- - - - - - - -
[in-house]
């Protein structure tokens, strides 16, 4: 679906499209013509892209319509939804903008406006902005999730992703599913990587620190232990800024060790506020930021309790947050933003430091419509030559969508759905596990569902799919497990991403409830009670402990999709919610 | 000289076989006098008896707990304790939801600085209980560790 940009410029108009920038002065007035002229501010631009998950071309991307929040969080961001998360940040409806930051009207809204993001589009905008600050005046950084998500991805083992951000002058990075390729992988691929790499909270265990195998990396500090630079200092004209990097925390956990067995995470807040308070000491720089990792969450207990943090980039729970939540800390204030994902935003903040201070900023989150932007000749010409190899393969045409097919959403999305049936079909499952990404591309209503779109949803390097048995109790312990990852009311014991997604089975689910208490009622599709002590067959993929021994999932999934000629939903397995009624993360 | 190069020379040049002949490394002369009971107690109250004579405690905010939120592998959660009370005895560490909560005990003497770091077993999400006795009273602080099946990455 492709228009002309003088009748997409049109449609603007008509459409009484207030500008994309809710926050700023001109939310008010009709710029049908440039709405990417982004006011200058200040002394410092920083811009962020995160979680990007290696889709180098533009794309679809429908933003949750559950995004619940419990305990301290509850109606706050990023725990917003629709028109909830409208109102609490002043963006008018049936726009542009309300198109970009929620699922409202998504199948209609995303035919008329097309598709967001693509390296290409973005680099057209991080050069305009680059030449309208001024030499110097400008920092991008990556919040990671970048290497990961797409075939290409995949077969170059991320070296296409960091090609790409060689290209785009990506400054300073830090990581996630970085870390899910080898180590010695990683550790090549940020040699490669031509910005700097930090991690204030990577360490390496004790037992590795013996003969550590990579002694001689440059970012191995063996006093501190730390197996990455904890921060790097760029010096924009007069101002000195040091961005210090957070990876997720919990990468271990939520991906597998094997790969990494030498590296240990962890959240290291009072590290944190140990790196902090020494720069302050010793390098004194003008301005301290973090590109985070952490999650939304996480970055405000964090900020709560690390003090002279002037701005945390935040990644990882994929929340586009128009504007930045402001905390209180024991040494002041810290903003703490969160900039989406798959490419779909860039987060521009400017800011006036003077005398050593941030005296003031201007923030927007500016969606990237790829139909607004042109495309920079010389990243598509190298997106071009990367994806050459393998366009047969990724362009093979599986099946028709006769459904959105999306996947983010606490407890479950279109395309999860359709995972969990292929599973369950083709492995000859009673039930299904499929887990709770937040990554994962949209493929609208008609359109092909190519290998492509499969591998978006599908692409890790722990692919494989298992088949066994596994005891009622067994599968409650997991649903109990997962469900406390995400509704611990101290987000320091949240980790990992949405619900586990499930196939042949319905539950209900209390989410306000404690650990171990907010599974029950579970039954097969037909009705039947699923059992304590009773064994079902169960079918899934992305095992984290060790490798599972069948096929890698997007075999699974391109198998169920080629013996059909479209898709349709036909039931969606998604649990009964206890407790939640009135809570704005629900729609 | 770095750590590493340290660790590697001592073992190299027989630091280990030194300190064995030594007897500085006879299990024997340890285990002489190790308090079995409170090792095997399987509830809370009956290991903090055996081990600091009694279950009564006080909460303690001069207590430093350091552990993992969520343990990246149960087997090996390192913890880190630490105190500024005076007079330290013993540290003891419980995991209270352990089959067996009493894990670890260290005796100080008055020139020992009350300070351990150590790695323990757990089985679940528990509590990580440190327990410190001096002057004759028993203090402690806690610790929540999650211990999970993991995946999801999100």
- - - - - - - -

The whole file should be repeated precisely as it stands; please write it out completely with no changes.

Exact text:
[in-house]
């Protein structure tokens, strides 16, 4: 679906499209013509892209319509939804903008406006902005999730992703599913990587620190232990800024060790506020930021309790947050933003430091419509030559969508759905596990569902799919497990991403409830009670402990999709919610 | 000289076989006098008896707990304790939801600085209980560790 940009410029108009920038002065007035002229501010631009998950071309991307929040969080961001998360940040409806930051009207809204993001589009905008600050005046950084998500991805083992951000002058990075390729992988691929790499909270265990195998990396500090630079200092004209990097925390956990067995995470807040308070000491720089990792969450207990943090980039729970939540800390204030994902935003903040201070900023989150932007000749010409190899393969045409097919959403999305049936079909499952990404591309209503779109949803390097048995109790312990990852009311014991997604089975689910208490009622599709002590067959993929021994999932999934000629939903397995009624993360 | 190069020379040049002949490394002369009971107690109250004579405690905010939120592998959660009370005895560490909560005990003497770091077993999400006795009273602080099946990455 492709228009002309003088009748997409049109449609603007008509459409009484207030500008994309809710926050700023001109939310008010009709710029049908440039709405990417982004006011200058200040002394410092920083811009962020995160979680990007290696889709180098533009794309679809429908933003949750559950995004619940419990305990301290509850109606706050990023725990917003629709028109909830409208109102609490002043963006008018049936726009542009309300198109970009929620699922409202998504199948209609995303035919008329097309598709967001693509390296290409973005680099057209991080050069305009680059030449309208001024030499110097400008920092991008990556919040990671970048290497990961797409075939290409995949077969170059991320070296296409960091090609790409060689290209785009990506400054300073830090990581996630970085870390899910080898180590010695990683550790090549940020040699490669031509910005700097930090991690204030990577360490390496004790037992590795013996003969550590990579002694001689440059970012191995063996006093501190730390197996990455904890921060790097760029010096924009007069101002000195040091961005210090957070990876997720919990990468271990939520991906597998094997790969990494030498590296240990962890959240290291009072590290944190140990790196902090020494720069302050010793390098004194003008301005301290973090590109985070952490999650939304996480970055405000964090900020709560690390003090002279002037701005945390935040990644990882994929929340586009128009504007930045402001905390209180024991040494002041810290903003703490969160900039989406798959490419779909860039987060521009400017800011006036003077005398050593941030005296003031201007923030927007500016969606990237790829139909607004042109495309920079010389990243598509190298997106071009990367994806050459393998366009047969990724362009093979599986099946028709006769459904959105999306996947983010606490407890479950279109395309999860359709995972969990292929599973369950083709492995000859009673039930299904499929887990709770937040990554994962949209493929609208008609359109092909190519290998492509499969591998978006599908692409890790722990692919494989298992088949066994596994005891009622067994599968409650997991649903109990997962469900406390995400509704611990101290987000320091949240980790990992949405619900586990499930196939042949319905539950209900209390989410306000404690650990171990907010599974029950579970039954097969037909009705039947699923059992304590009773064994079902169960079918899934992305095992984290060790490798599972069948096929890698997007075999699974391109198998169920080629013996059909479209898709349709036909039931969606998604649990009964206890407790939640009135809570704005629900729609 | 770095750590590493340290660790590697001592073992190299027989630091280990030194300190064995030594007897500085006879299990024997340890285990002489190790308090079995409170090792095997399987509830809370009956290991903090055996081990600091009694279950009564006080909460303690001069207590430093350091552990993992969520343990990246149960087997090996390192913890880190630490105190500024005076007079330290013993540290003891419980995991209270352990089959067996009493894990670890260290005796100080008055020139020992009350300070351990150590790695323990757990089985679940528990509590990580440190327990410190001096002057004759028993203090402690806690610790929540999650211990999970993991995946999801999100």